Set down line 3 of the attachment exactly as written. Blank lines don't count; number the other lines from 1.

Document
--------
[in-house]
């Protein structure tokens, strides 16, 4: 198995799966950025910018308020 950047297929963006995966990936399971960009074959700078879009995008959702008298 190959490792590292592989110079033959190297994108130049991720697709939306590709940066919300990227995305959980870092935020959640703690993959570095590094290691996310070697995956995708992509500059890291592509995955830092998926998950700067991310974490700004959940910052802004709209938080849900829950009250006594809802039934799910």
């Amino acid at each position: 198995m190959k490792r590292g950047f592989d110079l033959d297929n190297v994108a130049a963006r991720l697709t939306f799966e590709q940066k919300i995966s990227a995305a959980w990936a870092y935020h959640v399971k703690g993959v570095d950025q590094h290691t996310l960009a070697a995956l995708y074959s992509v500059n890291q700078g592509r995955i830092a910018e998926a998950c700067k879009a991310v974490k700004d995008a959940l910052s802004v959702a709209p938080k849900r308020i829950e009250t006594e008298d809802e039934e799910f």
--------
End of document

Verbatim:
């Amino acid at each position: 198995m190959k490792r590292g950047f592989d110079l033959d297929n190297v994108a130049a963006r991720l697709t939306f799966e590709q940066k919300i995966s990227a995305a959980w990936a870092y935020h959640v399971k703690g993959v570095d950025q590094h290691t996310l960009a070697a995956l995708y074959s992509v500059n890291q700078g592509r995955i830092a910018e998926a998950c700067k879009a991310v974490k700004d995008a959940l910052s802004v959702a709209p938080k849900r308020i829950e009250t006594e008298d809802e039934e799910f």